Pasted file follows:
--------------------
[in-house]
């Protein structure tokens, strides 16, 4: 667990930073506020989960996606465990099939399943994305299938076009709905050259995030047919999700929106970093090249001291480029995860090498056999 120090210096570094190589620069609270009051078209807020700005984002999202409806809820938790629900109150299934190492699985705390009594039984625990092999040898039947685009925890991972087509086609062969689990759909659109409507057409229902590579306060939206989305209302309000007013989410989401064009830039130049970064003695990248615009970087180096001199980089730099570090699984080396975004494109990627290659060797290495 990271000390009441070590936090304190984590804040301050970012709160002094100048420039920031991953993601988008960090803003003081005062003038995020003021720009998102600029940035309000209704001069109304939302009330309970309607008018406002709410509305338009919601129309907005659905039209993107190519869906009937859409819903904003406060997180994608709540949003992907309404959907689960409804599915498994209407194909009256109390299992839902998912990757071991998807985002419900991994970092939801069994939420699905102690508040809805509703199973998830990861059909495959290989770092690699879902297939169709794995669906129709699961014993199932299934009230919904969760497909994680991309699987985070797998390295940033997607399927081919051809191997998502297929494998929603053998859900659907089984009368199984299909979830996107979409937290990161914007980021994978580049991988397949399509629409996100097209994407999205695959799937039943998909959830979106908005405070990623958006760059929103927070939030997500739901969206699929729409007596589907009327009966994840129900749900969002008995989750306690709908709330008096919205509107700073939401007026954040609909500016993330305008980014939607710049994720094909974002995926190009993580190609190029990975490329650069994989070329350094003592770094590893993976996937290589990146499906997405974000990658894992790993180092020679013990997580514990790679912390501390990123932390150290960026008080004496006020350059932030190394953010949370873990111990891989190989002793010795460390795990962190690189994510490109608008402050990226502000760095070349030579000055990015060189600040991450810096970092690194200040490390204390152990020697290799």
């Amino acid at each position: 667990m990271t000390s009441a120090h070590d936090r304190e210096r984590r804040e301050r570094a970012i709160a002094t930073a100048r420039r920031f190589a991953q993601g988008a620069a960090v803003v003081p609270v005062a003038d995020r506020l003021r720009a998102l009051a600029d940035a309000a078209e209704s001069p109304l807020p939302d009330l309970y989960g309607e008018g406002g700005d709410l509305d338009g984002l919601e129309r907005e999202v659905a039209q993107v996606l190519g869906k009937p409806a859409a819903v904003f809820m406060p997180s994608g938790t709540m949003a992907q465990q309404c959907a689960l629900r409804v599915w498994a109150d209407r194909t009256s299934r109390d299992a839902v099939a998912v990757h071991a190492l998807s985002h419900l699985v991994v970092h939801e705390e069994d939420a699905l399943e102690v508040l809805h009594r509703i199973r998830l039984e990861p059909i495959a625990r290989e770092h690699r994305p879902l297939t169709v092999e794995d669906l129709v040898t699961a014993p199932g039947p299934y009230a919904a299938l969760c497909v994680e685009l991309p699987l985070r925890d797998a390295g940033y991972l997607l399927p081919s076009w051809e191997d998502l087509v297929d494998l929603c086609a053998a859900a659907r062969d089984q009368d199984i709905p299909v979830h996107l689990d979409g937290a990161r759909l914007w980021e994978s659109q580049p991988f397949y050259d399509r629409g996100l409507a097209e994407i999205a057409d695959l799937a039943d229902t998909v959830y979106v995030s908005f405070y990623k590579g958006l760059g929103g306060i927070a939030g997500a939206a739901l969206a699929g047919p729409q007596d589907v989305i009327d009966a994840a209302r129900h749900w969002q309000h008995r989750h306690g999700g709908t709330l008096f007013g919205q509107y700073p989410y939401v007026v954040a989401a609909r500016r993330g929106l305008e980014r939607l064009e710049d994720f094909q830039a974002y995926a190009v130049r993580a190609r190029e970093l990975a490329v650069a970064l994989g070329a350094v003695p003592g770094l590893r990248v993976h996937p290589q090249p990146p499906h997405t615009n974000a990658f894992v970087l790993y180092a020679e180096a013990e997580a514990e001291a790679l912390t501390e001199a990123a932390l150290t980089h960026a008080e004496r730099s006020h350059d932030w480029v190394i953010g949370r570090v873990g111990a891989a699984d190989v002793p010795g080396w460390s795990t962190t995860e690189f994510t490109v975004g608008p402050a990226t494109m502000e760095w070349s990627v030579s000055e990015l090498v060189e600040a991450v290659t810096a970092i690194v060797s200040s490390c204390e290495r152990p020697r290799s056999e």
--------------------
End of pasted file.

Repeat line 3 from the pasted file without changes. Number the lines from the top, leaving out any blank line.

């Amino acid at each position: 667990m990271t000390s009441a120090h070590d936090r304190e210096r984590r804040e301050r570094a970012i709160a002094t930073a100048r420039r920031f190589a991953q993601g988008a620069a960090v803003v003081p609270v005062a003038d995020r506020l003021r720009a998102l009051a600029d940035a309000a078209e209704s001069p109304l807020p939302d009330l309970y989960g309607e008018g406002g700005d709410l509305d338009g984002l919601e129309r907005e999202v659905a039209q993107v996606l190519g869906k009937p409806a859409a819903v904003f809820m406060p997180s994608g938790t709540m949003a992907q465990q309404c959907a689960l629900r409804v599915w498994a109150d209407r194909t009256s299934r109390d299992a839902v099939a998912v990757h071991a190492l998807s985002h419900l699985v991994v970092h939801e705390e069994d939420a699905l399943e102690v508040l809805h009594r509703i199973r998830l039984e990861p059909i495959a625990r290989e770092h690699r994305p879902l297939t169709v092999e794995d669906l129709v040898t699961a014993p199932g039947p299934y009230a919904a299938l969760c497909v994680e685009l991309p699987l985070r925890d797998a390295g940033y991972l997607l399927p081919s076009w051809e191997d998502l087509v297929d494998l929603c086609a053998a859900a659907r062969d089984q009368d199984i709905p299909v979830h996107l689990d979409g937290a990161r759909l914007w980021e994978s659109q580049p991988f397949y050259d399509r629409g996100l409507a097209e994407i999205a057409d695959l799937a039943d229902t998909v959830y979106v995030s908005f405070y990623k590579g958006l760059g929103g306060i927070a939030g997500a939206a739901l969206a699929g047919p729409q007596d589907v989305i009327d009966a994840a209302r129900h749900w969002q309000h008995r989750h306690g999700g709908t709330l008096f007013g919205q509107y700073p989410y939401v007026v954040a989401a609909r500016r993330g929106l305008e980014r939607l064009e710049d994720f094909q830039a974002y995926a190009v130049r993580a190609r190029e970093l990975a490329v650069a970064l994989g070329a350094v003695p003592g770094l590893r990248v993976h996937p290589q090249p990146p499906h997405t615009n974000a990658f894992v970087l790993y180092a020679e180096a013990e997580a514990e001291a790679l912390t501390e001199a990123a932390l150290t980089h960026a008080e004496r730099s006020h350059d932030w480029v190394i953010g949370r570090v873990g111990a891989a699984d190989v002793p010795g080396w460390s795990t962190t995860e690189f994510t490109v975004g608008p402050a990226t494109m502000e760095w070349s990627v030579s000055e990015l090498v060189e600040a991450v290659t810096a970092i690194v060797s200040s490390c204390e290495r152990p020697r290799s056999e």